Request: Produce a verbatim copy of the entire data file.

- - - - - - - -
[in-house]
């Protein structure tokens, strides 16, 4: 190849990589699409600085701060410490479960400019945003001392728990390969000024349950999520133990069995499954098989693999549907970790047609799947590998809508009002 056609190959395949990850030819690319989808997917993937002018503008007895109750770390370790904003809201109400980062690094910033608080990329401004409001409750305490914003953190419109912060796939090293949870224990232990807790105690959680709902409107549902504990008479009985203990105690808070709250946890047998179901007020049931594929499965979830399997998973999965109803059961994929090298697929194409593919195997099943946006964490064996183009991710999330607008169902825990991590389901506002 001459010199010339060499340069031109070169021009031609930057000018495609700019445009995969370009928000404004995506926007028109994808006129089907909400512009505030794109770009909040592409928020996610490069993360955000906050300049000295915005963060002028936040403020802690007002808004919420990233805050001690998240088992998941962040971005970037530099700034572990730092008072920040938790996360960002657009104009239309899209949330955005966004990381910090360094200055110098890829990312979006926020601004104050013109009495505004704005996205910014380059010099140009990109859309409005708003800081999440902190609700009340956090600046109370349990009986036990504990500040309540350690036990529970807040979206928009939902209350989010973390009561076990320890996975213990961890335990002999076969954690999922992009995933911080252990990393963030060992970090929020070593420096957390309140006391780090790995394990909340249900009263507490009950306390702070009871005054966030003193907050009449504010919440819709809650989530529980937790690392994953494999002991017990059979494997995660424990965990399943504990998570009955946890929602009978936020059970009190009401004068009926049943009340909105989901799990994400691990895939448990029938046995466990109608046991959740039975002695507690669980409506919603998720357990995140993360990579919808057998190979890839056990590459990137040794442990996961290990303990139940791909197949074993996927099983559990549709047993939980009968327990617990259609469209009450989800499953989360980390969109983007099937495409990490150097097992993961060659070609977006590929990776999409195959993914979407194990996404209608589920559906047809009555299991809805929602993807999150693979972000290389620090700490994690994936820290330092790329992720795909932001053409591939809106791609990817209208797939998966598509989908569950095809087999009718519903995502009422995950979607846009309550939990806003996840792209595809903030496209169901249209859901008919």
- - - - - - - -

[in-house]
């Protein structure tokens, strides 16, 4: 190849990589699409600085701060410490479960400019945003001392728990390969000024349950999520133990069995499954098989693999549907970790047609799947590998809508009002 056609190959395949990850030819690319989808997917993937002018503008007895109750770390370790904003809201109400980062690094910033608080990329401004409001409750305490914003953190419109912060796939090293949870224990232990807790105690959680709902409107549902504990008479009985203990105690808070709250946890047998179901007020049931594929499965979830399997998973999965109803059961994929090298697929194409593919195997099943946006964490064996183009991710999330607008169902825990991590389901506002 001459010199010339060499340069031109070169021009031609930057000018495609700019445009995969370009928000404004995506926007028109994808006129089907909400512009505030794109770009909040592409928020996610490069993360955000906050300049000295915005963060002028936040403020802690007002808004919420990233805050001690998240088992998941962040971005970037530099700034572990730092008072920040938790996360960002657009104009239309899209949330955005966004990381910090360094200055110098890829990312979006926020601004104050013109009495505004704005996205910014380059010099140009990109859309409005708003800081999440902190609700009340956090600046109370349990009986036990504990500040309540350690036990529970807040979206928009939902209350989010973390009561076990320890996975213990961890335990002999076969954690999922992009995933911080252990990393963030060992970090929020070593420096957390309140006391780090790995394990909340249900009263507490009950306390702070009871005054966030003193907050009449504010919440819709809650989530529980937790690392994953494999002991017990059979494997995660424990965990399943504990998570009955946890929602009978936020059970009190009401004068009926049943009340909105989901799990994400691990895939448990029938046995466990109608046991959740039975002695507690669980409506919603998720357990995140993360990579919808057998190979890839056990590459990137040794442990996961290990303990139940791909197949074993996927099983559990549709047993939980009968327990617990259609469209009450989800499953989360980390969109983007099937495409990490150097097992993961060659070609977006590929990776999409195959993914979407194990996404209608589920559906047809009555299991809805929602993807999150693979972000290389620090700490994690994936820290330092790329992720795909932001053409591939809106791609990817209208797939998966598509989908569950095809087999009718519903995502009422995950979607846009309550939990806003996840792209595809903030496209169901249209859901008919």